In response to Laura's latest post about the lack of Mexican food in London: http://harwiginlondon.blogspot.com/2008/05/things-i-miss-about-american-part-ii.html
My biggest culinary misfortune by far is certainly the lack of even sub-par Mexican food. While Korean food is truly awesome and the variety is enough to keep me from getting bored, I sometimes suffer from extreme guacamole cravings. And salsa cravings. Burritos, tacos, choripollo, enchiladas, chimichangas, you name it. Unfortunately, there are no Mexican restaurants anywhere around me, though I'm pretty sure that in the seedy foreigner zone of Seoul - which I mentioned before in conjunction with fake watch salesmen and transvestite hookers - there are some authentic hole-in-the-wall places. Too bad that's about $100 in train tickets away.
As dismaying as the lack of Mexican restaurants is the lack of ingredients. My supermarket has cheese, but it's all Brie, Parmesan, low-quality cheddar singles, and terrible ground pizza cheese. Limes are unheard of in this country. Avocados cost 2 or 3 dollars a piece, and nobody knows how to sell them. In America, I recall that in the supermarket, after enough squeezing, you could always find an avocado ready to use at dinner time, or one that would at least be ready after a day or two. The 'cados here are all rock-hard in the store. They stay that way for between 1 and two weeks, and when you finally open them, they're just all stringy inside. And flavorless. Admittedly, I could get them from costco, but 5 plump av's are just too much for one dude to handle.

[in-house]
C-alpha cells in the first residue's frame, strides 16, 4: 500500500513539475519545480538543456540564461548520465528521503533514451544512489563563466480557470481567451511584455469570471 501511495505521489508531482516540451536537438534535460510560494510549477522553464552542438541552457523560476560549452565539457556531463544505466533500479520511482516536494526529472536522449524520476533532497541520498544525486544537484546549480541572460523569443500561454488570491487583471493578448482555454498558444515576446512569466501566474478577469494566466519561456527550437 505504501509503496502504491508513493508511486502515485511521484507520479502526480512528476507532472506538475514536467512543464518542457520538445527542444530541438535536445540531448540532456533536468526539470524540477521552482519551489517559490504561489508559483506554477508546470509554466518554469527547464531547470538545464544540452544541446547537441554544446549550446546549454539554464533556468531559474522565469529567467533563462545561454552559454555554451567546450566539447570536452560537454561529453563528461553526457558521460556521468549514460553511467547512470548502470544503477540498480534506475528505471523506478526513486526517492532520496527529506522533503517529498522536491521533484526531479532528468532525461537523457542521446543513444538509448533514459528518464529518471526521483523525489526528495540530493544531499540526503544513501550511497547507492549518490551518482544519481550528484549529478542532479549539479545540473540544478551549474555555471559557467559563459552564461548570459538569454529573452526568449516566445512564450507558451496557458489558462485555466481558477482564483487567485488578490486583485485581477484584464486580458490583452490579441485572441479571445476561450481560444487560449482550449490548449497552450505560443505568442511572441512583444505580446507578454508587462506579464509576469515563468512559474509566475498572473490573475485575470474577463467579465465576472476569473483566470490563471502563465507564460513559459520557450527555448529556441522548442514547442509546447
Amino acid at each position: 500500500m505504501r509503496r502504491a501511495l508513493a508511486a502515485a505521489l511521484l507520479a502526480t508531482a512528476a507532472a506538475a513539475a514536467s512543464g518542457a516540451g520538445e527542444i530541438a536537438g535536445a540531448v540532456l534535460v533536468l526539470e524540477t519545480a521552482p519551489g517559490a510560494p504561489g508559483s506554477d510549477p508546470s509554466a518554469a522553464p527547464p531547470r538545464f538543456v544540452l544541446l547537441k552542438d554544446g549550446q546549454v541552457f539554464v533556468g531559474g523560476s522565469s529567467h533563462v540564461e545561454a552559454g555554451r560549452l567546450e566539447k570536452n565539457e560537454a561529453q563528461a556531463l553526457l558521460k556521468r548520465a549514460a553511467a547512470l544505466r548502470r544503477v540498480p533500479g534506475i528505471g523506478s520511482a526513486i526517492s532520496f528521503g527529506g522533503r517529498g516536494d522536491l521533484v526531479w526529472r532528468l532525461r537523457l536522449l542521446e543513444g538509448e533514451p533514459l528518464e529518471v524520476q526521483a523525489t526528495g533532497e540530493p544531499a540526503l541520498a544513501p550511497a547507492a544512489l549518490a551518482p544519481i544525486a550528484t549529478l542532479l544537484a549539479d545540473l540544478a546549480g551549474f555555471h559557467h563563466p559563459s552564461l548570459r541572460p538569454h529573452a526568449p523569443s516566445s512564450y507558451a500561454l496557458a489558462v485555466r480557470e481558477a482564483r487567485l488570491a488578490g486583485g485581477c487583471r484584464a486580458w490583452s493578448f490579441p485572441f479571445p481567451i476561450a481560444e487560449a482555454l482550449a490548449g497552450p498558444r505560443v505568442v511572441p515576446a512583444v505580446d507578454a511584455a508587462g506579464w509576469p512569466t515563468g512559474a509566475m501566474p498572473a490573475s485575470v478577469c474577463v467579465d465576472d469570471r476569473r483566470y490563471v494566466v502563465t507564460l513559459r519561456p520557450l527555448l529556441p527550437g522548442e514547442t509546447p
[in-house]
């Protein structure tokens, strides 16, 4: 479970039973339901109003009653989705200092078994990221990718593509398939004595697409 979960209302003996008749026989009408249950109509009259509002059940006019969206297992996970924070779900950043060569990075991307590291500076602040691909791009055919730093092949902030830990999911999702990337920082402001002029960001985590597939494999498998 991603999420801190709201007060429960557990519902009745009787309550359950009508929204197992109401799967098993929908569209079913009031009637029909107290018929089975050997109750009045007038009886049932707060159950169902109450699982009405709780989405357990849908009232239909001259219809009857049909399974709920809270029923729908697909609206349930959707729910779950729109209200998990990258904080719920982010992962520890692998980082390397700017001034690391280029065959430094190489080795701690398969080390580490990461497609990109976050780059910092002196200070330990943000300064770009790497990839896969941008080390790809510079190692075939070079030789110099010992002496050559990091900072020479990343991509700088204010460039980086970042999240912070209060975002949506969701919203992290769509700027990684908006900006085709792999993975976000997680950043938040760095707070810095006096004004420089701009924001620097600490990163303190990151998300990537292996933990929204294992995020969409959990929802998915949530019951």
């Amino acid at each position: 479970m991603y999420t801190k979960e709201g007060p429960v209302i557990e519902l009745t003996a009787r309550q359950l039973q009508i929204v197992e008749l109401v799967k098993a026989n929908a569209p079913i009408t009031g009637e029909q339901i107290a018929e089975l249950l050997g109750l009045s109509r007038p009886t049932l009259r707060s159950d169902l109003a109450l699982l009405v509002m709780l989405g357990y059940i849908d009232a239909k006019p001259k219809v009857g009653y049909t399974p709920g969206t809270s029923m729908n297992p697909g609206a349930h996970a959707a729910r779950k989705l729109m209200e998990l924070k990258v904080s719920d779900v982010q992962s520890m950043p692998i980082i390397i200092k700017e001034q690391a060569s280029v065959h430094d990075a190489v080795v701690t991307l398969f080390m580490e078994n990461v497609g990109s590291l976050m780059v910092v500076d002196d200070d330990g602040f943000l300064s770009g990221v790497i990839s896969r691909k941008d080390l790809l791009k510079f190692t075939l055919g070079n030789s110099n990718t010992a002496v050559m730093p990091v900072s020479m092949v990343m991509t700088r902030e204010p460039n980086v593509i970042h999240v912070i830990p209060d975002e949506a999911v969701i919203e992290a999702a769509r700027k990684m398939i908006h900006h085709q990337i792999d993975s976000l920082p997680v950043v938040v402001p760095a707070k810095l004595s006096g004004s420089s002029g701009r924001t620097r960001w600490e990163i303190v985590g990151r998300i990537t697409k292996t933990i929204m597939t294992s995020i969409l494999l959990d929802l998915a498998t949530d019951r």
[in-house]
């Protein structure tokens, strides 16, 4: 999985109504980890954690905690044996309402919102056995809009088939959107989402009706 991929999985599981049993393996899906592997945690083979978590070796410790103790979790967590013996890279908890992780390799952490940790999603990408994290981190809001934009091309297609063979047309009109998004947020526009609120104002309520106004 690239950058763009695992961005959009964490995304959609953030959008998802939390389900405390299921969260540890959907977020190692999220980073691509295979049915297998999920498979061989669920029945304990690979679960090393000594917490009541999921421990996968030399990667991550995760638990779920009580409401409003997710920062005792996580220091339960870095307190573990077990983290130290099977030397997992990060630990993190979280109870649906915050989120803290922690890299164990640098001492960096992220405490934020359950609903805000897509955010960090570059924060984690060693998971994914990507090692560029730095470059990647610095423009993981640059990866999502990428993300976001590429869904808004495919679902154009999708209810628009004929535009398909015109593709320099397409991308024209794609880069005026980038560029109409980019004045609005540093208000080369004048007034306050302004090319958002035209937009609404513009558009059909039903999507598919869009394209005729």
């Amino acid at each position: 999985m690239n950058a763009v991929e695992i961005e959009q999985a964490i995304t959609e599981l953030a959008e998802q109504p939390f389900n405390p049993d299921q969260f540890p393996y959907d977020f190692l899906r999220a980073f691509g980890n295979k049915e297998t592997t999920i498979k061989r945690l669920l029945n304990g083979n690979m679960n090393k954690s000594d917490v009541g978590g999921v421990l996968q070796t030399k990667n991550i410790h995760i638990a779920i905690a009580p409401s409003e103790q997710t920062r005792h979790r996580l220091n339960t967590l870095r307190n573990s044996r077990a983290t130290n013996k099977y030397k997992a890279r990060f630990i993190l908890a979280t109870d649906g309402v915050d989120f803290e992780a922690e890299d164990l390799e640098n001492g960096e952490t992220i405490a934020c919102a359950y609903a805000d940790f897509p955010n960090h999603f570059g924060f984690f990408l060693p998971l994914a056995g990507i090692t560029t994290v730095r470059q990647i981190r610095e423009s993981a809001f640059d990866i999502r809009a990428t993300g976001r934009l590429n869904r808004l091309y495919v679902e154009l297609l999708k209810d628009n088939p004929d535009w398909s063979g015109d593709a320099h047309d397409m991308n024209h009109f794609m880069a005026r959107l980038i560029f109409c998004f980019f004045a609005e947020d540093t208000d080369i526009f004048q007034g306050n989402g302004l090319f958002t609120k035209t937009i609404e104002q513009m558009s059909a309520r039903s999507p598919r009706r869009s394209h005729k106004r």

Even if I could get my 'vocad's though (I think I've now broken the record for pet-names for avocados in one post), I wouldn't be able to whip up a decent guac. Limes are unheard of in this country. As is cilantro. I happened to find some at a vietnamese restaurant, and it was fantastic. When I asked the Korean name, in the whole building, only one person knew. And if I go anywhere else and ask if they have it, nobody has any idea what I'm talking about. They assume that I'm misspeaking. But really they're just food dolts! In addition to cilantro, coriander, cumin, and cocoa powder are missing, so there's no enchilada sauce to be made. No refried beans anywhere. And, perhaps most surprisingly, the garlic powder here is really lousy.
So, the best Mexican food I could whip up on my own with ingredients from my local superstore? A quesadilla made from some likely lousy tortillas and some definitely shoddy cheese singles. Ugh. No wonder I find myself eating chicken feet, eel, dog, silkworms, and the like.